Long memory models are statistical models that describe strong correlation or dependence across time series data. This kind of phenomenon is often referred to as “long memory” or “long-range dependence.” It refers to persisting correlation between distant observations in a time series. For scalar time series observed at equal intervals of time that are covariance stationary, so that the mean, variance, and autocovariances (between observations separated by a lag j) do not vary over time, it typically implies that the autocovariances decay so slowly, as j increases, as not to be absolutely summable. However, it can also refer to certain nonstationary time series, including ones with an autoregressive unit root, that exhibit even stronger correlation at long lags. Evidence of long memory has often been been found in economic and financial time series, where the noted extension to possible nonstationarity can cover many macroeconomic time series, as well as in such fields as astronomy, agriculture, geophysics, and chemistry.
As long memory is now a technically well developed topic, formal definitions are needed. But by way of partial motivation, long memory models can be thought of as complementary to the very well known and widely applied stationary and invertible autoregressive and moving average (ARMA) models, whose autocovariances are not only summable but decay exponentially fast as a function of lag j. Such models are often referred to as “short memory” models, becuse there is negligible correlation across distant time intervals. These models are often combined with the most basic long memory ones, however, because together they offer the ability to describe both short and long memory feartures in many time series.
Jesús Gonzalo and Jean-Yves Pitarakis
This is an advance summary of a forthcoming article in the Oxford Research Encyclopedia of Economics and Finance. Please check back later for the full article.
Predictive regressions refer to models whose aim is to assess the predictability of a typically noisy time series, such as stock returns or currency returns with past values of a highly persistent predictor such as valuation ratios, interest rates, or volatilities, among other variables. Obtaining reliable inferences through conventional methods can be challenging in such environments mainly due to the joint interactions of predictor persistence, potential endogeneity, and other econometric complications. Numerous methods have been developed in the literature ranging from adjustments to test statistics used in significance testing to alternative instrumental variable based estimation methods specifically designed to neutralize inferences to the stochastic properties of the predictor(s).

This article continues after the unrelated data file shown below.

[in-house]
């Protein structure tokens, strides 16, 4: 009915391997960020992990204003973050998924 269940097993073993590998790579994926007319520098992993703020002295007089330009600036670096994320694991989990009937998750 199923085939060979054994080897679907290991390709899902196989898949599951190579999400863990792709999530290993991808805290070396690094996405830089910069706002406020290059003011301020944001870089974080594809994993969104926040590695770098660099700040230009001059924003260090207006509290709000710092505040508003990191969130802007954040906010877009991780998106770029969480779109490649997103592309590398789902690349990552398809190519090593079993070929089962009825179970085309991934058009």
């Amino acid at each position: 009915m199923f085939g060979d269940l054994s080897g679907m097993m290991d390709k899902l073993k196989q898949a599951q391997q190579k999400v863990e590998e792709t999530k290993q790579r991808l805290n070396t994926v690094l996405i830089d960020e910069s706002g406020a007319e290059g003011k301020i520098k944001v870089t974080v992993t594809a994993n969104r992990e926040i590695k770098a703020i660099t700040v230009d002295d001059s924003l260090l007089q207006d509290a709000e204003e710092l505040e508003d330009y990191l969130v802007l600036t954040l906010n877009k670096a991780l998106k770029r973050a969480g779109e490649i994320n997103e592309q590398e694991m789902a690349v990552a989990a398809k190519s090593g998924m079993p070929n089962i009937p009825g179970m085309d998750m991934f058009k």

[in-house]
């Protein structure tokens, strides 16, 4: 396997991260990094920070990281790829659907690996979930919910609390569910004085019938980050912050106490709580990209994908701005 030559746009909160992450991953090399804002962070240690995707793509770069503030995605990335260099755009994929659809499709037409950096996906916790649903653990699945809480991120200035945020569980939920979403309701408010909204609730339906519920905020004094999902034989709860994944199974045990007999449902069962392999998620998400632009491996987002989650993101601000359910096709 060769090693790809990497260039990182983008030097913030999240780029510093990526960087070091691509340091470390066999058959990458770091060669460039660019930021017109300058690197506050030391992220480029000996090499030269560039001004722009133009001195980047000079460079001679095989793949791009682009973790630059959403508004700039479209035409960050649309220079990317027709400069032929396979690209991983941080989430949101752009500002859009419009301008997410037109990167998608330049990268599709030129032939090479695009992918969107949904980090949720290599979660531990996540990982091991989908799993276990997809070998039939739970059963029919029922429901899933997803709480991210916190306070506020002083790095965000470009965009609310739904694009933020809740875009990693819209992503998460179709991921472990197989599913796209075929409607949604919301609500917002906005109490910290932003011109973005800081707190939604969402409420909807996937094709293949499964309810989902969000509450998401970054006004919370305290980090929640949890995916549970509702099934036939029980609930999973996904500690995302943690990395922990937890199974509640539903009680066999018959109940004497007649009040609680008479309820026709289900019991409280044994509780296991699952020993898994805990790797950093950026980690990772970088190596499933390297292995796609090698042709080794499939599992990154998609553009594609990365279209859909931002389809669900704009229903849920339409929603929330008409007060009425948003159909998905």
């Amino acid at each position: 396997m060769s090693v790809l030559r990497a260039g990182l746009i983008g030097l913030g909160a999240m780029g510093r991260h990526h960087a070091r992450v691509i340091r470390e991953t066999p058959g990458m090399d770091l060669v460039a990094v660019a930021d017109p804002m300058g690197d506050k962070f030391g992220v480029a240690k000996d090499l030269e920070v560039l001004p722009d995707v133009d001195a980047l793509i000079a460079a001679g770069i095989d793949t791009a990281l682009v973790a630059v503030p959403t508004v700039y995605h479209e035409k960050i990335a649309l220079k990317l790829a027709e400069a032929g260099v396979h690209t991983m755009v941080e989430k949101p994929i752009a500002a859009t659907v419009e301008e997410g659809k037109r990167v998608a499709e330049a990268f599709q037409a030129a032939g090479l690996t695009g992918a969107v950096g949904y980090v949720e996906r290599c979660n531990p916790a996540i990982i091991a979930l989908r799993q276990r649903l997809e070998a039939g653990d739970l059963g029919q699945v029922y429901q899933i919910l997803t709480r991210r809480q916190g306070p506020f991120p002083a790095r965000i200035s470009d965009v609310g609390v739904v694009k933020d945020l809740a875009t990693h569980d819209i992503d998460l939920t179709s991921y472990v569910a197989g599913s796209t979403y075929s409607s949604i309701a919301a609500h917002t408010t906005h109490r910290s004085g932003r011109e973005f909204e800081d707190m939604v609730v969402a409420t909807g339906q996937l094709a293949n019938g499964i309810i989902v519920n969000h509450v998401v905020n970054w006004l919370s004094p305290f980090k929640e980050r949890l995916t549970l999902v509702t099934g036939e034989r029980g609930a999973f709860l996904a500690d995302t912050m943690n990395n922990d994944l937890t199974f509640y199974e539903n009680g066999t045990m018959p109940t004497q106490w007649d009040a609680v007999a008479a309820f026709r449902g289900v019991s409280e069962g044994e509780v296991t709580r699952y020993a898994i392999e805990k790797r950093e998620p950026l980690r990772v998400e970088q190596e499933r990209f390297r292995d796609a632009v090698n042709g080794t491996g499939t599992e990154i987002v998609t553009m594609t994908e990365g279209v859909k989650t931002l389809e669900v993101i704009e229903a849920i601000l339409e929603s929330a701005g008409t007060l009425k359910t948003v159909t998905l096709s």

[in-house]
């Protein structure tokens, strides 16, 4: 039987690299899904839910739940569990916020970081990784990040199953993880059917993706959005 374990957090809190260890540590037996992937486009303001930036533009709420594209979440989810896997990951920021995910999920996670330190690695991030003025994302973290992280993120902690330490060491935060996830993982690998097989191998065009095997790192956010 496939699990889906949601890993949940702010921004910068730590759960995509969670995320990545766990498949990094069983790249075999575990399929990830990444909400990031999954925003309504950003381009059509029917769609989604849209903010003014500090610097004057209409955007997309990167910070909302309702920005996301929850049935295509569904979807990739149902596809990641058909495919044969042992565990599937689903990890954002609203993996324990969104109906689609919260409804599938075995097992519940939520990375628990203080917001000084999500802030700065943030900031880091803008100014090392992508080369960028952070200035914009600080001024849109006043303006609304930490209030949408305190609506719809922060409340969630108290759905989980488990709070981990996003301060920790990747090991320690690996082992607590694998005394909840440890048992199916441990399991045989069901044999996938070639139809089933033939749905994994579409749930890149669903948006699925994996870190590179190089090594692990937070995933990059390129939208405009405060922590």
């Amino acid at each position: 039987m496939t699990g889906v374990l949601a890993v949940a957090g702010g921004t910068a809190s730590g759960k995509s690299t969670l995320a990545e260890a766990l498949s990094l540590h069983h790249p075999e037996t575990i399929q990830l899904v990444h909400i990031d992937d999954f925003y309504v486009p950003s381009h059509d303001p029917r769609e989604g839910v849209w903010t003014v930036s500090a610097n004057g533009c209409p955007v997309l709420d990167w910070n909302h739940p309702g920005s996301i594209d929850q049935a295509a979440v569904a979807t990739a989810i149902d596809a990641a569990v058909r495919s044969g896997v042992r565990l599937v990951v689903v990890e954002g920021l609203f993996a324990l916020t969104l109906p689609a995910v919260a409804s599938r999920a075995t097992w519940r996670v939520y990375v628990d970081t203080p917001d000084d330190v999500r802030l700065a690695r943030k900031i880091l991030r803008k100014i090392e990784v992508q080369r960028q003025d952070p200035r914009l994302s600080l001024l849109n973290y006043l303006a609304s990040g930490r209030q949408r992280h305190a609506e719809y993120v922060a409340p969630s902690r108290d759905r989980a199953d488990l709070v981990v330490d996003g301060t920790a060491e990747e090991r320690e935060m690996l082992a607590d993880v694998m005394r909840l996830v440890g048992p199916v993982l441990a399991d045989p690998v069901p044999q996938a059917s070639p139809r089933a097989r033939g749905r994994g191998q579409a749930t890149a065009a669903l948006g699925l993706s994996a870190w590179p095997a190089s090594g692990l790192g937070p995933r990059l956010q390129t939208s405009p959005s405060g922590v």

Early developments in this area were mainly confined to linear and single predictor settings, but recent developments have raised the issue of adaptability of existing estimation and inference methods to more general environments so as to extend the use of predictive regressions to a wider range of potential applications.
An important extension involves allowing predictability to enter nonlinearly so as to capture time variation in the role of particular predictors. Economically interesting nonlinearities include, for instance, the use of threshold effects that allow predictability to vanish or strengthen during particular episodes, creating pockets of predictability. Such effects may kick in in the conditional means but also in the variances or both and may help uncover important phenomena such as the countercyclical nature of stock return predictability recently documented in the literature.
Due to the frequent need to consider multiple as opposed to single predictors it also becomes important to evaluate the validity and feasibility of inferences about linear and nonlinear predictability when multiple predictors of potentially different degrees of persistence are allowed to coexist in such settings.